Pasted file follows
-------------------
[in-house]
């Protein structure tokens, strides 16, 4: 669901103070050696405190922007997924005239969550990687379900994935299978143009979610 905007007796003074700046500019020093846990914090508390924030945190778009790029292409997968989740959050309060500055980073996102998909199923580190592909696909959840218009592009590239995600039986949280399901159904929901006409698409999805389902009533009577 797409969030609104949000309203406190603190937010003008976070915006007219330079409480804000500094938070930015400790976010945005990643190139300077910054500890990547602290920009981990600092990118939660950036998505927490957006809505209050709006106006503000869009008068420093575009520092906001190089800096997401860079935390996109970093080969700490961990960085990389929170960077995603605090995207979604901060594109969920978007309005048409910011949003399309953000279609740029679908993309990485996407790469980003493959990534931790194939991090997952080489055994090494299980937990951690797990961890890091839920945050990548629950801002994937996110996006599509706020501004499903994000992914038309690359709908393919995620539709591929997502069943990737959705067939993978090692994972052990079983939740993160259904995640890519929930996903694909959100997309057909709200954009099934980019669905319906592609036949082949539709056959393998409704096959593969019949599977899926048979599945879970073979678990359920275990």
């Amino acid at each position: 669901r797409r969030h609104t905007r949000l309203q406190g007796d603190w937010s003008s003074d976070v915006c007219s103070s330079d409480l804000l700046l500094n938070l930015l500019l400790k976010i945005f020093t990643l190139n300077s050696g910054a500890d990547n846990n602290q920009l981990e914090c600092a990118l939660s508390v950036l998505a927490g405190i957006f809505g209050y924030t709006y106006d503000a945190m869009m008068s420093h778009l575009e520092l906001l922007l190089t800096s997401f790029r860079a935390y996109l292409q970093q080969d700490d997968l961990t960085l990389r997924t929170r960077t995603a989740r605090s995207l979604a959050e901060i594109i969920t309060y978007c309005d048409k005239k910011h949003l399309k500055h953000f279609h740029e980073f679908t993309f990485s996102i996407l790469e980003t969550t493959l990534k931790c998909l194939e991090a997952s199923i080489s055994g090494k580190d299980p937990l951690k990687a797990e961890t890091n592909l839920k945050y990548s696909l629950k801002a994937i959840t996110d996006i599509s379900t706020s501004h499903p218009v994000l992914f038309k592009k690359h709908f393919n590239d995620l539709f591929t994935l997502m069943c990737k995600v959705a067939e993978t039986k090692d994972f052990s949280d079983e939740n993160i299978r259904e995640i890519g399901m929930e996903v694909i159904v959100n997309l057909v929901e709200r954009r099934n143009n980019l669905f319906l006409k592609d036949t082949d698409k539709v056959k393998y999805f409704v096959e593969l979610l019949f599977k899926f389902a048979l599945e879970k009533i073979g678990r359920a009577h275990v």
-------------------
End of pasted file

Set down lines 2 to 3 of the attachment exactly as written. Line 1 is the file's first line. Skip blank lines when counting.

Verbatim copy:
């Protein structure tokens, strides 16, 4: 669901103070050696405190922007997924005239969550990687379900994935299978143009979610 905007007796003074700046500019020093846990914090508390924030945190778009790029292409997968989740959050309060500055980073996102998909199923580190592909696909959840218009592009590239995600039986949280399901159904929901006409698409999805389902009533009577 797409969030609104949000309203406190603190937010003008976070915006007219330079409480804000500094938070930015400790976010945005990643190139300077910054500890990547602290920009981990600092990118939660950036998505927490957006809505209050709006106006503000869009008068420093575009520092906001190089800096997401860079935390996109970093080969700490961990960085990389929170960077995603605090995207979604901060594109969920978007309005048409910011949003399309953000279609740029679908993309990485996407790469980003493959990534931790194939991090997952080489055994090494299980937990951690797990961890890091839920945050990548629950801002994937996110996006599509706020501004499903994000992914038309690359709908393919995620539709591929997502069943990737959705067939993978090692994972052990079983939740993160259904995640890519929930996903694909959100997309057909709200954009099934980019669905319906592609036949082949539709056959393998409704096959593969019949599977899926048979599945879970073979678990359920275990």
């Amino acid at each position: 669901r797409r969030h609104t905007r949000l309203q406190g007796d603190w937010s003008s003074d976070v915006c007219s103070s330079d409480l804000l700046l500094n938070l930015l500019l400790k976010i945005f020093t990643l190139n300077s050696g910054a500890d990547n846990n602290q920009l981990e914090c600092a990118l939660s508390v950036l998505a927490g405190i957006f809505g209050y924030t709006y106006d503000a945190m869009m008068s420093h778009l575009e520092l906001l922007l190089t800096s997401f790029r860079a935390y996109l292409q970093q080969d700490d997968l961990t960085l990389r997924t929170r960077t995603a989740r605090s995207l979604a959050e901060i594109i969920t309060y978007c309005d048409k005239k910011h949003l399309k500055h953000f279609h740029e980073f679908t993309f990485s996102i996407l790469e980003t969550t493959l990534k931790c998909l194939e991090a997952s199923i080489s055994g090494k580190d299980p937990l951690k990687a797990e961890t890091n592909l839920k945050y990548s696909l629950k801002a994937i959840t996110d996006i599509s379900t706020s501004h499903p218009v994000l992914f038309k592009k690359h709908f393919n590239d995620l539709f591929t994935l997502m069943c990737k995600v959705a067939e993978t039986k090692d994972f052990s949280d079983e939740n993160i299978r259904e995640i890519g399901m929930e996903v694909i159904v959100n997309l057909v929901e709200r954009r099934n143009n980019l669905f319906l006409k592609d036949t082949d698409k539709v056959k393998y999805f409704v096959e593969l979610l019949f599977k899926f389902a048979l599945e879970k009533i073979g678990r359920a009577h275990v």